I didn’t get a chance to post this yesterday for Mother’s Day, but I couldn’t skip this opportunity to call out some remarkable endurance mothers who managed to breastfeed while covering crazy mileage. Below is an excerpt from my new book, Daughters of Distance, dedicated to supporting and empowering women in endurance. You can purchase the entire book here.
There’s a photo of endurance trail runner Emma Roca with her three children at a cross-country ski resort in France that strikes me as a raw image of motherhood.
Emma is in full racing gear sitting in what appears to be the back of a car. She’s wearing a Buff company jersey, a buff on her head, sunglasses on top of her buff, and GPS strapped to her wrist. She is obviously ready to run.
Except…her shirt is halfway up her chest and her breasts are exposed with two beautiful half-asleep babies feeding on both sides. Peeking out underneath her cleavage is a heart rate monitor strap. Emma is wearing a huge, makeup-less smile with one more golden-haired, droopy-eyed toddler hanging contentedly off her neck. Emma’s husband, David, was out training when this photo was taken. Right after him, Emma trained.
As serene and iconic as Emma Roca’s photo is, the real story isn’t how easy she makes it look, but how hard it really is. When iRunFar asked Emma what the hardest and most fulfilling experiences in her athletic career were, she said it was training while breastfeeding.
Keep in mind: this is from a woman who has raced in extreme cold and extreme heat, pushing through hallucinations and severe sleep deprivation. She has suffered from a foot infection and has broken her wrist only to continue cycling (a teammate had to change the gears for her). She has raced duathlons, triathlons and adventure races. She has won world championships. She describes some of these experiences as difficult, and then puts breastfeeding at the top of the list.
To keep her production of milk going, Emma would pump her breasts during adventure races, then drink her own milk. She would tell her team it was her magic potion. Other women reported using fenugreek to maintain or increase milk production.
Some other examples of breastfeeding trail mamas include:
- Emily Baer
This ultrarunner was mentioned in Born to Run for her feat at the 2007 Hardrock 100: she completed the race while stopping at every aid station to breastfeed her infant son. Despite the delay, she still finished eighth overall, besting ninety other infant-less men and women.
- Jennifer Benna
For the entire running season of 2011, Jennifer had a tiny breast-seeking infant nearby. She ran the Way Too Cool 50K at five months post-partum, and during the Tahoe Rim Trail 100 she instructed her dad to meet her with a breast pump so she could race near the front of the pack. She remained competitive despite the sleep deprivation of being a new mom and the stress of moving to a new city. Jennifer found herself running faster so she could get home to her baby girl.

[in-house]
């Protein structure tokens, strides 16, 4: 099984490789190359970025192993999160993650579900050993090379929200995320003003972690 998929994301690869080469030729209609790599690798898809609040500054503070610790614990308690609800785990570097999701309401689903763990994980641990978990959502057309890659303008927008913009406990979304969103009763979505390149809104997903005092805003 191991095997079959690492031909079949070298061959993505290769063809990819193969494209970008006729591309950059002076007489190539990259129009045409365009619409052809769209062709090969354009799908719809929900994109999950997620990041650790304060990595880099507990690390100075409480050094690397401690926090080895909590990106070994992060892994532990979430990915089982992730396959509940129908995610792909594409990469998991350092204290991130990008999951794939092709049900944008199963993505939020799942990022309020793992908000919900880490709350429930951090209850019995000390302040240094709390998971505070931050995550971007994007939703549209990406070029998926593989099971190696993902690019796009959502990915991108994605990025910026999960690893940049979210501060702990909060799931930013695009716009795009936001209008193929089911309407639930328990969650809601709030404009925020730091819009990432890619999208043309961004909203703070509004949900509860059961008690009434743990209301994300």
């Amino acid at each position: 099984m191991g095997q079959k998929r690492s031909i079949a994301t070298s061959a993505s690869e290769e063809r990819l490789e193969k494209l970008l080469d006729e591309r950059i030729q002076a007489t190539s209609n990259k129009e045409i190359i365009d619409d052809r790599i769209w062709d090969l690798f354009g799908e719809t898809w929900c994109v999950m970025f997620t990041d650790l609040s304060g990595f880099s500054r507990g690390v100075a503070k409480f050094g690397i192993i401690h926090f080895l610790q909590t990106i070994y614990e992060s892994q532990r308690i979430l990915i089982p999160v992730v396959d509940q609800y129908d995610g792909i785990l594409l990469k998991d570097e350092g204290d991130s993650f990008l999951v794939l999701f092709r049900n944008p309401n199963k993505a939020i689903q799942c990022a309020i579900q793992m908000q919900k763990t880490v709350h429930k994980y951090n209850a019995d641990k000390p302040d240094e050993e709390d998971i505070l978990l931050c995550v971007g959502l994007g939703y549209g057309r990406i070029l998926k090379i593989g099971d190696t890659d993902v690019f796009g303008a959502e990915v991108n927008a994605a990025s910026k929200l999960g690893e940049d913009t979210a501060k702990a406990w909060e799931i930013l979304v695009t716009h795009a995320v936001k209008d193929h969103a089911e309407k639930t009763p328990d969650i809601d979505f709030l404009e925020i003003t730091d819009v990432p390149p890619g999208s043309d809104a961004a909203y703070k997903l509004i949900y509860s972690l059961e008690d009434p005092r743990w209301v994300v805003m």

- Liza Howard
At the age of 42, Liza Howard set a course record at the Umstead 100 by running a 15:07 while stopping several times to use a breast pump on the floor of an outhouse. Liza stayed close to her baby during training by running up to 40 miles on a treadmill in her garage. She started her 40-miler at 9 p.m. and marked off every mile on a white board.
- Jennifer Pinarski
Jennifer Pinarski ran the Winnipeg Birds Hill Sprint Triathlon when her son was five months old. She nursed him ten minutes before the start, although trying to breastfeed in a wet suit was a challenge. By the end of her race, her breasts were sore from being crammed into racing gear but she managed to clock a personal record.
- Kelly Gould
Kelly Gould took on the challenge of Ragnar SoCal when her son was 17 months old. She covered a 200-mile relay with a team of 12 other mothers. They called themselves Team RIOT Moms. Kelly had to leave for her race before her baby was awake, so she pumped before she left. Her husband then met her at designated points along the course so she could nurse and she continued pumping in the team van. Team RIOT moms completed 200 miles from Huntington Beach to San Diego in 32 hours.
- Barbara Olmer
Barbara finished the Rocky Racoon 100 in 2013 while stopping to pump every 20 miles. She estimates she lost about 20 minutes of running time at every pump break. She struggled with nutrient depletion and a pulled groin, but when she finished she was presented with an award for “Most Miles Breastfed.” Her Rocky Raccoon finish now means more to her than her Hardrock buckle. Barbara writes, “All you new mothers—go run and fear not; the mind will take you places you never imagined and the body will follow suit.”
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